28 cm K L/40 "Kurfürst"

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28 cm K L/40 "Kurfürst"
Behind the Western front. Heavy long range cannon with ammunition car - NARA - 17391536 (cropped).jpg
TypeRailroad gun
Place of originGerman Empire
Service history
In service1918
Used byGerman Empire
WarsWorld War I
Production history
No. built6
Mass149 tonnes (147 long tons; 164 short tons)
Length21.61 metres (70 ft 11 in)
Barrel lengthabout 10.401 metres (34 ft 1 in) L/40

Shellseparate-loading, bagged charge and projectile
Caliber283 mm (11.1 in)
Breechcylindro-prismatic horizontal sliding-wedge
Carriage2 x 5-axle trucks
Elevation+0° to 45°
Traverse4° (E. u. B.)
180° on platform
Muzzle velocity690–715 m/s (2,260–2,350 ft/s)
Maximum firing range18,100–25,900 m (19,800–28,300 yd)

The 28 cm K L/40 "Kurfürst" (K - Kanone (Cannon) L - Länge (with a 40 caliber barrel), Kurfürst (Elector) was a German railroad gun that served on the Western Front in 1918 during World War I. Originally a naval gun, it was adapted for land service when its original ships began to be disarmed beginning in 1915. All six built were destroyed postwar according to the terms of the Treaty of Versailles.


The 28 cm MRK L/40 was a built-up gun made from three layers of reinforcing hoops. It used a cylindro-prismatic horizontal sliding breech, but unlike later Krupp guns it did not use a metallic cartridge case. Instead, it used separate loading bagged charges and projectiles.[1] These guns comprised the primary armament of the Brandenburg-class pre-dreadnoughts SMS Brandenburg and SMS Wörth, but they were transferred to the Army from the Navy (Kaiserliche Marine) when those ships began to be relegated to training duties in 1915. Six guns were mounted on the Eisenbahn und Bettungsschiessgerüst (E. u. B.) (railroad and firing platform) mounts successfully used by other German railroad guns. Unlike every other large German railroad gun, it used a massive rectangular cradle for its gun.[2]

The E. u. B. could fire from any suitable section of track after curved wedges were bolted to the track behind each wheel to absorb any residual recoil after the gun cradle recoiled backwards. It also had a pintle built into the underside of the front of the mount. Two large rollers were fitted to the underside of the mount at the rear. Seven cars could carry a portable metal firing platform (Bettungslafette) that had a central pivot mount and an outer rail. It was assembled with the aid of a derrick or crane, which took between three and five days, and railroad tracks were laid slightly past the firing platform to accommodate the front bogies of the gun. The gun was moved over the firing platform and then lowered into position after the central section of rail was removed. After the gun's pintle was bolted to the firing platform's pivot mount, the entire carriage was jacked up so that the trucks and their sections of rail could be removed. The carriage was then lowered so that the rear rollers rested on the outer track. Concrete versions were also used. It could have up to 360° of traverse.[3] The E. u. B. retained 4° of on-mount traverse for fine aiming adjustments.[4]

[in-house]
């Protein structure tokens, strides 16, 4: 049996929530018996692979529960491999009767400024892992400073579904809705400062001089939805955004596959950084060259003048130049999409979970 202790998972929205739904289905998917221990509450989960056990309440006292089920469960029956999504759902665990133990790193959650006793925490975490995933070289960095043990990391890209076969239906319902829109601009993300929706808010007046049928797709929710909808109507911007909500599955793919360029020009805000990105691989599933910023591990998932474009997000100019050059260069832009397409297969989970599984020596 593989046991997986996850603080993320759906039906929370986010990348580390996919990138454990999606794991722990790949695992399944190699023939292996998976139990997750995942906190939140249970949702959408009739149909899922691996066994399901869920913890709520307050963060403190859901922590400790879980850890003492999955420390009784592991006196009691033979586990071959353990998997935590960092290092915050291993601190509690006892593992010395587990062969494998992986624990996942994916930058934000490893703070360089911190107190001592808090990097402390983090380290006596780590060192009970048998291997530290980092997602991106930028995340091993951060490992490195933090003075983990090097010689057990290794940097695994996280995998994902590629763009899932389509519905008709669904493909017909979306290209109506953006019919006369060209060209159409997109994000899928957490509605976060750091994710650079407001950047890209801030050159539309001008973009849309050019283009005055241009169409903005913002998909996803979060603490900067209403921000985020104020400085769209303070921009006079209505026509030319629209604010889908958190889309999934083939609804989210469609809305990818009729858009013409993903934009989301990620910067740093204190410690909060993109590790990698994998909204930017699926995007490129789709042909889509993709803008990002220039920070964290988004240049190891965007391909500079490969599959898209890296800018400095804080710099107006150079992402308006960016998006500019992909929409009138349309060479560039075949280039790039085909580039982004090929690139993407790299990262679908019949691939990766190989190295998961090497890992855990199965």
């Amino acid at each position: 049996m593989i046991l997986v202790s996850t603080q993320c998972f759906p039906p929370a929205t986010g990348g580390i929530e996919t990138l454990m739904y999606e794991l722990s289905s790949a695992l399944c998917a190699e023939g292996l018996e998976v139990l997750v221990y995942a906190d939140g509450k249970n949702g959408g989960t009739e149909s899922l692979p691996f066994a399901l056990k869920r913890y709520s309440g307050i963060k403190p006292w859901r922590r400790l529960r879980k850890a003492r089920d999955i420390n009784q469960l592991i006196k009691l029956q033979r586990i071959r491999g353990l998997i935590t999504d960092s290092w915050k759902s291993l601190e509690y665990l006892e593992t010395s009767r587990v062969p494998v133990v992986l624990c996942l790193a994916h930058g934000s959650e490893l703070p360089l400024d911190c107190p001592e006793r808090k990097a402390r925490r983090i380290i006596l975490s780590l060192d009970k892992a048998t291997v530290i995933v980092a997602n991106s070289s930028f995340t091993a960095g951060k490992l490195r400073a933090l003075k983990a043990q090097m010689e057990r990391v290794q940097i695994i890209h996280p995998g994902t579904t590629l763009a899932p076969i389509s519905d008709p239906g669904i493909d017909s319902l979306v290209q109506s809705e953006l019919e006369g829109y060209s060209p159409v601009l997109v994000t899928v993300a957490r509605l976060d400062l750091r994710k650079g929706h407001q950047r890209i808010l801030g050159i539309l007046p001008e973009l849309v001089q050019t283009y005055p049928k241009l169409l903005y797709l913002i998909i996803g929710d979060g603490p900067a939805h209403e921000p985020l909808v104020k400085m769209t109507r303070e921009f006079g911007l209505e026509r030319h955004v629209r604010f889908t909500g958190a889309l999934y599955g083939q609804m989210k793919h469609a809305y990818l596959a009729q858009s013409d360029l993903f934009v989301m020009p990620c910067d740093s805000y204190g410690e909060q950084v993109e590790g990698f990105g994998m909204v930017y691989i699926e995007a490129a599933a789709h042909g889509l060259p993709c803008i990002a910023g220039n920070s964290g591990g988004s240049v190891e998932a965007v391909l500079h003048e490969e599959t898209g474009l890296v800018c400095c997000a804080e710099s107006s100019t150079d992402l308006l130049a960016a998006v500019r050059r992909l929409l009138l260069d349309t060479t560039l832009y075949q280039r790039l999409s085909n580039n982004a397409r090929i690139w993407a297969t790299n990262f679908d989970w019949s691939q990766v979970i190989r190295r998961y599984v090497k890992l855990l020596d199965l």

Ammunition was moved by means of an overhead rail from which a shell trolley carried individual shells to be placed in the loading tray fixed to the breech. An extensible rail could raised and braced in place to allow the shell trolley to reach shells placed on the ground or in an ammunition car behind the mount. This ammunition car sometimes had its own overhead rail to move the shells forward to where the trolley in the mount could reach it through a hatch in the roof. The shell and powder were manually rammed into the gun. The gun had to be loaded at zero elevation and thus needed to be re-aimed between each shot.[5]

Shell name Weight Filling Weight Muzzle velocity Range
base-fused high-explosive shell (Sprenggranate L/2.9 m. Bdz.) 240 kg (530 lb) 15.9 kg (35 lb) (HE) 715 m/s (2,350 ft/s) 18.1 km (19,800 yd)
nose- and base-fused HE shell with ballistic cap (Sprenggranate L/4.4 m. Bdz. u. Kz. (mit Haube)) 284 kg (626 lb) 24 kg (53 lb) (TNT) 690 m/s (2,300 ft/s) 25.9 km (28,300 yd)

Combat History[edit]

The six "Kurfürst" guns entered service in early 1918, participating in the German Spring Offensive and the subsequent defensive operations.[2] They were organized into Batteries 393, 434, 722 and the First through Third Batteries of Bavarian Foot Artillery Battalion (1.-3./Bayerische Fußartillerie-Batallion) 29 with one gun each.[6] All six were destroyed in 1921–22 by the Military Inter-Allied Commission of Control.[7]


  1. ^ Friedman, p. 132
  2. ^ a b François, p. 32
  3. ^ Miller, pp. 475–476
  4. ^ Kosar, p. 209
  5. ^ Miller, pp. 496–497
  6. ^ François, p. 12
  7. ^ François, p. 47


  • François, Guy. Eisenbahnartillerie: Histoire de l'artillerie lourd sur voie ferrée allemande des origines à 1945. Paris: Editions Histoire et Fortifications, 2006
  • Friedman, Norman (2011). Naval Weapons of World War One. Barnsley, UK: Seaforth. ISBN 978-1-84832-100-7. OCLC 751804655.
  • Jäger, Herbert. German Artillery of World War One. Ramsbury, Marlborough, Wiltshire: Crowood Press, 2001 ISBN 1-86126-403-8
  • Kosar, Franz. Eisenbahngeschütz der Welt. Stuttgart: Motorbook, 1999 ISBN 3-613-01976-0
  • Miller, H. W., Lt. Col. Railway Artillery: A Report on the Characteristics, Scope of Utility, Etc., of Railway Artillery, Volume I Washington: Government Print Office, 1921
  • Schmalenbach, Paul (1983). "German Navy Large Bore Guns Operational Ashore During World War I". Warship International. XX (2): 123–153. ISSN 0043-0374.

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